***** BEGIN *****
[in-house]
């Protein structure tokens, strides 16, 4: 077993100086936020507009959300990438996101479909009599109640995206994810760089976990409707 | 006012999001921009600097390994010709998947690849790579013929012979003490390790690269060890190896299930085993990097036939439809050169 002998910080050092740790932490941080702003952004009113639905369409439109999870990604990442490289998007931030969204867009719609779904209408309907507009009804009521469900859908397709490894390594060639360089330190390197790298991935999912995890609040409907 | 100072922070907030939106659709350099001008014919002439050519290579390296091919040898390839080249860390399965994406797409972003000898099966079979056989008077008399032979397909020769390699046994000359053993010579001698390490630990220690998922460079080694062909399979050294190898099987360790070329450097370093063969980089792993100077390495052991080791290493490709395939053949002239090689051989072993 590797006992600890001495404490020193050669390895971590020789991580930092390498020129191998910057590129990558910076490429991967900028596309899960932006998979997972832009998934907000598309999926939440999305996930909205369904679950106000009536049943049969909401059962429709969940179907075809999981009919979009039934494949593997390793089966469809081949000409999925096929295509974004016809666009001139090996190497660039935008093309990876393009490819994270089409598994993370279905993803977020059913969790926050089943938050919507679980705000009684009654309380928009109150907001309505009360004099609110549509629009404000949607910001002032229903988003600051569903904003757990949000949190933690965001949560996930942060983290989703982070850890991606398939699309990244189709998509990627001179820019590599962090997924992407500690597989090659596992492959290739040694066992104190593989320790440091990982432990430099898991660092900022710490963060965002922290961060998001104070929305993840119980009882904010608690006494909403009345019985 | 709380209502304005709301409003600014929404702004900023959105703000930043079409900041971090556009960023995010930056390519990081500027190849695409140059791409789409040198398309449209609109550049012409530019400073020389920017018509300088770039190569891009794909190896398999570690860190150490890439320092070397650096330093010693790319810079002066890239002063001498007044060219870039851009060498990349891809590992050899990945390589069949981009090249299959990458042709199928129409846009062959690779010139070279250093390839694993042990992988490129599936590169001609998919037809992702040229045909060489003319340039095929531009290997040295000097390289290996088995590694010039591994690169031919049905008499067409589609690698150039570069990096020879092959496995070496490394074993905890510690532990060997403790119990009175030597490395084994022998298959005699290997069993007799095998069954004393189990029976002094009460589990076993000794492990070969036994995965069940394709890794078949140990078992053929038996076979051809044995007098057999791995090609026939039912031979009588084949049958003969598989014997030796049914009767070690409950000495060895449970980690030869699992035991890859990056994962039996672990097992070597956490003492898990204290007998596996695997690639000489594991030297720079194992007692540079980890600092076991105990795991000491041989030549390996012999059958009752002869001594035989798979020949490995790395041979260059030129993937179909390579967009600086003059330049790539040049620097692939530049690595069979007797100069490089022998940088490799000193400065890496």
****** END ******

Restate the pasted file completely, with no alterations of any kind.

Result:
[in-house]
């Protein structure tokens, strides 16, 4: 077993100086936020507009959300990438996101479909009599109640995206994810760089976990409707 | 006012999001921009600097390994010709998947690849790579013929012979003490390790690269060890190896299930085993990097036939439809050169 002998910080050092740790932490941080702003952004009113639905369409439109999870990604990442490289998007931030969204867009719609779904209408309907507009009804009521469900859908397709490894390594060639360089330190390197790298991935999912995890609040409907 | 100072922070907030939106659709350099001008014919002439050519290579390296091919040898390839080249860390399965994406797409972003000898099966079979056989008077008399032979397909020769390699046994000359053993010579001698390490630990220690998922460079080694062909399979050294190898099987360790070329450097370093063969980089792993100077390495052991080791290493490709395939053949002239090689051989072993 590797006992600890001495404490020193050669390895971590020789991580930092390498020129191998910057590129990558910076490429991967900028596309899960932006998979997972832009998934907000598309999926939440999305996930909205369904679950106000009536049943049969909401059962429709969940179907075809999981009919979009039934494949593997390793089966469809081949000409999925096929295509974004016809666009001139090996190497660039935008093309990876393009490819994270089409598994993370279905993803977020059913969790926050089943938050919507679980705000009684009654309380928009109150907001309505009360004099609110549509629009404000949607910001002032229903988003600051569903904003757990949000949190933690965001949560996930942060983290989703982070850890991606398939699309990244189709998509990627001179820019590599962090997924992407500690597989090659596992492959290739040694066992104190593989320790440091990982432990430099898991660092900022710490963060965002922290961060998001104070929305993840119980009882904010608690006494909403009345019985 | 709380209502304005709301409003600014929404702004900023959105703000930043079409900041971090556009960023995010930056390519990081500027190849695409140059791409789409040198398309449209609109550049012409530019400073020389920017018509300088770039190569891009794909190896398999570690860190150490890439320092070397650096330093010693790319810079002066890239002063001498007044060219870039851009060498990349891809590992050899990945390589069949981009090249299959990458042709199928129409846009062959690779010139070279250093390839694993042990992988490129599936590169001609998919037809992702040229045909060489003319340039095929531009290997040295000097390289290996088995590694010039591994690169031919049905008499067409589609690698150039570069990096020879092959496995070496490394074993905890510690532990060997403790119990009175030597490395084994022998298959005699290997069993007799095998069954004393189990029976002094009460589990076993000794492990070969036994995965069940394709890794078949140990078992053929038996076979051809044995007098057999791995090609026939039912031979009588084949049958003969598989014997030796049914009767070690409950000495060895449970980690030869699992035991890859990056994962039996672990097992070597956490003492898990204290007998596996695997690639000489594991030297720079194992007692540079980890600092076991105990795991000491041989030549390996012999059958009752002869001594035989798979020949490995790395041979260059030129993937179909390579967009600086003059330049790539040049620097692939530049690595069979007797100069490089022998940088490799000193400065890496």